Right decision on dietary guidelines, say farmers
13 December 2011
The National Farmers’ Federation (NFF) has welcomed the decision by the National Health and Medical Research Council (NHMRC) to remove the criteria of environmental sustainability from the dietary guidelines released today.
NFF President Jock Laurie said the removal of the environmental sustainability criteria from the guidelines was a win for common sense.
“We support healthy eating and the development of dietary guidelines, as long as they are based on nutrition and diet needs or health concerns, not on environmental sustainability,” Mr Laurie said.
“While environmental sustainability is obviously critically important to farmers and to agriculture, we don’t believe it is the right criteria on which to base decisions about what we eat. There are already many guidelines that determine the best way for agriculture to produce food for the future.
“The initial version of guidelines released earlier this year had capped the recommended consumption levels of our produce – things like red meat, pork, fish and dairy – not on their nutritional value, but rather on their perceived lack of environmental sustainability.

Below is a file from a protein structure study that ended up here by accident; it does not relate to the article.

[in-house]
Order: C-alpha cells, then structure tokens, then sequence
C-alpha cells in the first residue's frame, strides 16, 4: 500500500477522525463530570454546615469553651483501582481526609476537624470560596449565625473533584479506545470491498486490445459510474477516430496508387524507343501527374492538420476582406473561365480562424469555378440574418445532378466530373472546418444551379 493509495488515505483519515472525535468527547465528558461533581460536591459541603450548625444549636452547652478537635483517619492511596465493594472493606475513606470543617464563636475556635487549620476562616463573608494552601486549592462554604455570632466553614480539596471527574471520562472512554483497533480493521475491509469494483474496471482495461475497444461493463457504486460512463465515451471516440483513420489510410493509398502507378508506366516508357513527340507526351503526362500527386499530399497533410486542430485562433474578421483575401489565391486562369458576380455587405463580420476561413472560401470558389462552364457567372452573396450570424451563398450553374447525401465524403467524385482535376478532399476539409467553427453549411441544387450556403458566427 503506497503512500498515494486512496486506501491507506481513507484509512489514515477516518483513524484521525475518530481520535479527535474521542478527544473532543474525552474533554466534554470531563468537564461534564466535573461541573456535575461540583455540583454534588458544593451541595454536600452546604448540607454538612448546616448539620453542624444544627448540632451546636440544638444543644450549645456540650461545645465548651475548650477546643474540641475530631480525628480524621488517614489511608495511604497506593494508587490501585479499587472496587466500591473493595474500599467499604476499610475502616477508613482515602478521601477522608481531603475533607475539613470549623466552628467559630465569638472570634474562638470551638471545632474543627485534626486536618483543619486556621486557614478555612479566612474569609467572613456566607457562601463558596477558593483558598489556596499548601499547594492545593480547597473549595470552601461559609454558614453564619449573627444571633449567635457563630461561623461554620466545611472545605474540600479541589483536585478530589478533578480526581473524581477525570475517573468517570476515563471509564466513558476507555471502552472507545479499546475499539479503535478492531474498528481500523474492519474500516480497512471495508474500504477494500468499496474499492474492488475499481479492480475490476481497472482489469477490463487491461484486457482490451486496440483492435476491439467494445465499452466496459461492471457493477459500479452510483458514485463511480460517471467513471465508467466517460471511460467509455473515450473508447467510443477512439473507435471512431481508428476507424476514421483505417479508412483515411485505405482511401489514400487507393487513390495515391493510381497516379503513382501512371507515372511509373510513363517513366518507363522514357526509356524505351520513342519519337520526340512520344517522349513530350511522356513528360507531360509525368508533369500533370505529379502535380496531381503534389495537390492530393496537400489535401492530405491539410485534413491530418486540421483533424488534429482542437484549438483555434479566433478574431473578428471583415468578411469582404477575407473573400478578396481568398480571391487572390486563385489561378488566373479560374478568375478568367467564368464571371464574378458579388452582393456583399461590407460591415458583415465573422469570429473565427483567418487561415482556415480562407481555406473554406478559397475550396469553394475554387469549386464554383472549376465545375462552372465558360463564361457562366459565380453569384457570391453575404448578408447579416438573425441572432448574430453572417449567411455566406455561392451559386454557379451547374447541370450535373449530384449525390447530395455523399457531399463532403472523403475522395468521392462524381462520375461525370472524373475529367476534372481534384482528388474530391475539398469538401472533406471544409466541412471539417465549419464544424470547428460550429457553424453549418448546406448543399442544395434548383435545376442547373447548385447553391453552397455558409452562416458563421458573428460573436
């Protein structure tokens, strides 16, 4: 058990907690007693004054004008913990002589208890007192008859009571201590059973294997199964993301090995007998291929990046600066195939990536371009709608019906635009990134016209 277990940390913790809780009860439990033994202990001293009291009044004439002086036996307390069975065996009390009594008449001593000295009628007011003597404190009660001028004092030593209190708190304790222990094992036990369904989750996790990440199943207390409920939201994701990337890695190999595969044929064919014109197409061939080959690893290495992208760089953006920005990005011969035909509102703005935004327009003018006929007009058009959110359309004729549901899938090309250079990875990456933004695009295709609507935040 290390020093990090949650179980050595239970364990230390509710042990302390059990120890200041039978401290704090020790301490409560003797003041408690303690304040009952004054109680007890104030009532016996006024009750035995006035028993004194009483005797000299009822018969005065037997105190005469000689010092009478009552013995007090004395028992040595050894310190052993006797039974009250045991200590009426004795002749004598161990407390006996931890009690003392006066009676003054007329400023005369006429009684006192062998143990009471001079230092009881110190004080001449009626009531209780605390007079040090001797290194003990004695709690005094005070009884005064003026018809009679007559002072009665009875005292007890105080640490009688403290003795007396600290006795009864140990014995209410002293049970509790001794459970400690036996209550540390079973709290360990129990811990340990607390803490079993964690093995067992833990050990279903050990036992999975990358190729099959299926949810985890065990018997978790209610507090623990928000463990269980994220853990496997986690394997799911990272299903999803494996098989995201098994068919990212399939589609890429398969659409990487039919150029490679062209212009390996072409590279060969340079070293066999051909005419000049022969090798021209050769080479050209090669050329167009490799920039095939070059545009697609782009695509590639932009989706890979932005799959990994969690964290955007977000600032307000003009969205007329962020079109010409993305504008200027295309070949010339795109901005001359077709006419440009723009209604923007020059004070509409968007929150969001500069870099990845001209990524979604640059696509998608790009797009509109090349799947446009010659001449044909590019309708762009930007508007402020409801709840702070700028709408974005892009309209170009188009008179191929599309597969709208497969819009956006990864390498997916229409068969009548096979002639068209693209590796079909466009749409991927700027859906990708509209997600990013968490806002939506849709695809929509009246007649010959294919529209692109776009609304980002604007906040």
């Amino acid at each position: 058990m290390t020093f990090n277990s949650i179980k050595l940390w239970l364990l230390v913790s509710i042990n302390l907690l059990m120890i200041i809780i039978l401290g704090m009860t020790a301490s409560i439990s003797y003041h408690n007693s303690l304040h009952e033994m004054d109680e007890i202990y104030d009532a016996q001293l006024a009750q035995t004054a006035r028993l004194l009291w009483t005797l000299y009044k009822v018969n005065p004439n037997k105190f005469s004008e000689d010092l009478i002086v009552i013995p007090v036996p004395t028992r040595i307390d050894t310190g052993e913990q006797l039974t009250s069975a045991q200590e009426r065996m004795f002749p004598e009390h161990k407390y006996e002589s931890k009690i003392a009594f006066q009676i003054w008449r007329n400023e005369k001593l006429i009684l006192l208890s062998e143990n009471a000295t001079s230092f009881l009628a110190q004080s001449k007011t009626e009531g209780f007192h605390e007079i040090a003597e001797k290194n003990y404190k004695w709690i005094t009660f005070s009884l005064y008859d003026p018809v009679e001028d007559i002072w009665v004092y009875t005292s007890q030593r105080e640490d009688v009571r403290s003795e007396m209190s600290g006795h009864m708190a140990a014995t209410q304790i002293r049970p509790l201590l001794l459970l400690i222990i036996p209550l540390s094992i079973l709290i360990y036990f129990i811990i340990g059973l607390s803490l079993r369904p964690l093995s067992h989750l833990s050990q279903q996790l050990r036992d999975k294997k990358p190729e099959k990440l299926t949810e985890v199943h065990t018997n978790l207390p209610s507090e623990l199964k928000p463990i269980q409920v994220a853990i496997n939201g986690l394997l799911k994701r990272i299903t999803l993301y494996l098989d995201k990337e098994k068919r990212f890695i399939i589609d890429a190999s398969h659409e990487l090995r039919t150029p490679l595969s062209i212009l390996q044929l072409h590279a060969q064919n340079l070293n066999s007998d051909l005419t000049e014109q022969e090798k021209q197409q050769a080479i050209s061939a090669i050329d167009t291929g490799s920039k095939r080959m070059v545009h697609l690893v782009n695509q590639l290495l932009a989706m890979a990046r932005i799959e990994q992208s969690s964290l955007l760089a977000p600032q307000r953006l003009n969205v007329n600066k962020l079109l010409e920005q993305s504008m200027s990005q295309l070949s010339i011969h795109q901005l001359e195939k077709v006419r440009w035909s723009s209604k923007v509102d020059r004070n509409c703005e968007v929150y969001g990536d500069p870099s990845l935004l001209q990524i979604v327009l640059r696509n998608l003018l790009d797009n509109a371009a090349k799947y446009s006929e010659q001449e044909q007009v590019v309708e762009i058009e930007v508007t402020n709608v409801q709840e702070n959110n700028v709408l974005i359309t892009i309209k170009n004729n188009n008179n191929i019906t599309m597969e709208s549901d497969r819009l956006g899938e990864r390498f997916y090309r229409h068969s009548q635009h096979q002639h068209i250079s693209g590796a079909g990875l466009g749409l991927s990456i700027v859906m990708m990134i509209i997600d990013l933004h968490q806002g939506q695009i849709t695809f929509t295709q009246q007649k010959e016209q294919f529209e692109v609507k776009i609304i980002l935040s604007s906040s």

“For instance, the draft dietary guidelines had limited the consumption of fish based on overfishing of wild fish stocks, but hadn’t taken into account fish farmed in environmentally friendly, sustainable fish farms or new management regimes for wild fishing.
“Our concern with this was that while the NHMRC may well have had the best of intentions in originally including the environmental sustainability criteria; there is very little information available on which such criteria can be accurately based.
“The NFF has worked tirelessly over the last 18 months to ensure the NHMRC understands that there is a huge amount of variability between different industries and different production systems as to what constitutes ‘sustainable’ production, and that the data around this has to date proved inconsistent, inconclusive or irrelevant to Australian agriculture.
“The guidelines released today have recommended that the average adult consumption of some foods, namely red meat, be reduced on the basis of nutritional value or health concerns. We believe it is up to the individual to take responsibility for their own diet and lifestyle in making food choices, based on expert advice.
“Importantly, our farmers will continue to grow world leading produce, renowned for being fresh, affordable and disease free, so that consumers can make the choices that are right for them and their families,” Mr Laurie said.
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